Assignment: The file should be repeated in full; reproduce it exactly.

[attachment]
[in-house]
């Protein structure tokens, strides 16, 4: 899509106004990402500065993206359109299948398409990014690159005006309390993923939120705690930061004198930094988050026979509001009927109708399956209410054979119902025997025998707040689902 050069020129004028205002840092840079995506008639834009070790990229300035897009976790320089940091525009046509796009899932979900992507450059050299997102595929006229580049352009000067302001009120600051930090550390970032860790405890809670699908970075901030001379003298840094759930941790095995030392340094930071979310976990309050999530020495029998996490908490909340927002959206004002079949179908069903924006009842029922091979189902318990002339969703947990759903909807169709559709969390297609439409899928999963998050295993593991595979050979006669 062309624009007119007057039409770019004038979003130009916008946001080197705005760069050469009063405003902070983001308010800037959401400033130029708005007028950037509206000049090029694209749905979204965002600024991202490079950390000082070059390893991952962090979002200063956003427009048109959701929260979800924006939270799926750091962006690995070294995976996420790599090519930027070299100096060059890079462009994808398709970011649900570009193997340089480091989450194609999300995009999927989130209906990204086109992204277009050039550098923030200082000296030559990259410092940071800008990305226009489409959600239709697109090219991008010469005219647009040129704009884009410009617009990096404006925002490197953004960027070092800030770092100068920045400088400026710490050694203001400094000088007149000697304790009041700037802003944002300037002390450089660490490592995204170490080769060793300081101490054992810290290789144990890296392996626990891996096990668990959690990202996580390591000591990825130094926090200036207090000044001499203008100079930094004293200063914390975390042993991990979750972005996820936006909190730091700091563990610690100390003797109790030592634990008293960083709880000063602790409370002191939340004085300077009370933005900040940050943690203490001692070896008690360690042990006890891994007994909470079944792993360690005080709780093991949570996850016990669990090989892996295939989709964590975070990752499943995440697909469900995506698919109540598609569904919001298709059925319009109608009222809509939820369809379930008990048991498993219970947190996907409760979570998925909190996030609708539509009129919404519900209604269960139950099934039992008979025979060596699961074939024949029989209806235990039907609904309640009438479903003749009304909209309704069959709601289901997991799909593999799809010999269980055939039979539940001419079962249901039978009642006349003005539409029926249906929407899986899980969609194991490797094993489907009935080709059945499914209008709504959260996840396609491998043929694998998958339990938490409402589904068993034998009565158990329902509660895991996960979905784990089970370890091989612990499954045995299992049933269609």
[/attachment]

[in-house]
């Protein structure tokens, strides 16, 4: 899509106004990402500065993206359109299948398409990014690159005006309390993923939120705690930061004198930094988050026979509001009927109708399956209410054979119902025997025998707040689902 050069020129004028205002840092840079995506008639834009070790990229300035897009976790320089940091525009046509796009899932979900992507450059050299997102595929006229580049352009000067302001009120600051930090550390970032860790405890809670699908970075901030001379003298840094759930941790095995030392340094930071979310976990309050999530020495029998996490908490909340927002959206004002079949179908069903924006009842029922091979189902318990002339969703947990759903909807169709559709969390297609439409899928999963998050295993593991595979050979006669 062309624009007119007057039409770019004038979003130009916008946001080197705005760069050469009063405003902070983001308010800037959401400033130029708005007028950037509206000049090029694209749905979204965002600024991202490079950390000082070059390893991952962090979002200063956003427009048109959701929260979800924006939270799926750091962006690995070294995976996420790599090519930027070299100096060059890079462009994808398709970011649900570009193997340089480091989450194609999300995009999927989130209906990204086109992204277009050039550098923030200082000296030559990259410092940071800008990305226009489409959600239709697109090219991008010469005219647009040129704009884009410009617009990096404006925002490197953004960027070092800030770092100068920045400088400026710490050694203001400094000088007149000697304790009041700037802003944002300037002390450089660490490592995204170490080769060793300081101490054992810290290789144990890296392996626990891996096990668990959690990202996580390591000591990825130094926090200036207090000044001499203008100079930094004293200063914390975390042993991990979750972005996820936006909190730091700091563990610690100390003797109790030592634990008293960083709880000063602790409370002191939340004085300077009370933005900040940050943690203490001692070896008690360690042990006890891994007994909470079944792993360690005080709780093991949570996850016990669990090989892996295939989709964590975070990752499943995440697909469900995506698919109540598609569904919001298709059925319009109608009222809509939820369809379930008990048991498993219970947190996907409760979570998925909190996030609708539509009129919404519900209604269960139950099934039992008979025979060596699961074939024949029989209806235990039907609904309640009438479903003749009304909209309704069959709601289901997991799909593999799809010999269980055939039979539940001419079962249901039978009642006349003005539409029926249906929407899986899980969609194991490797094993489907009935080709059945499914209008709504959260996840396609491998043929694998998958339990938490409402589904068993034998009565158990329902509660895991996960979905784990089970370890091989612990499954045995299992049933269609």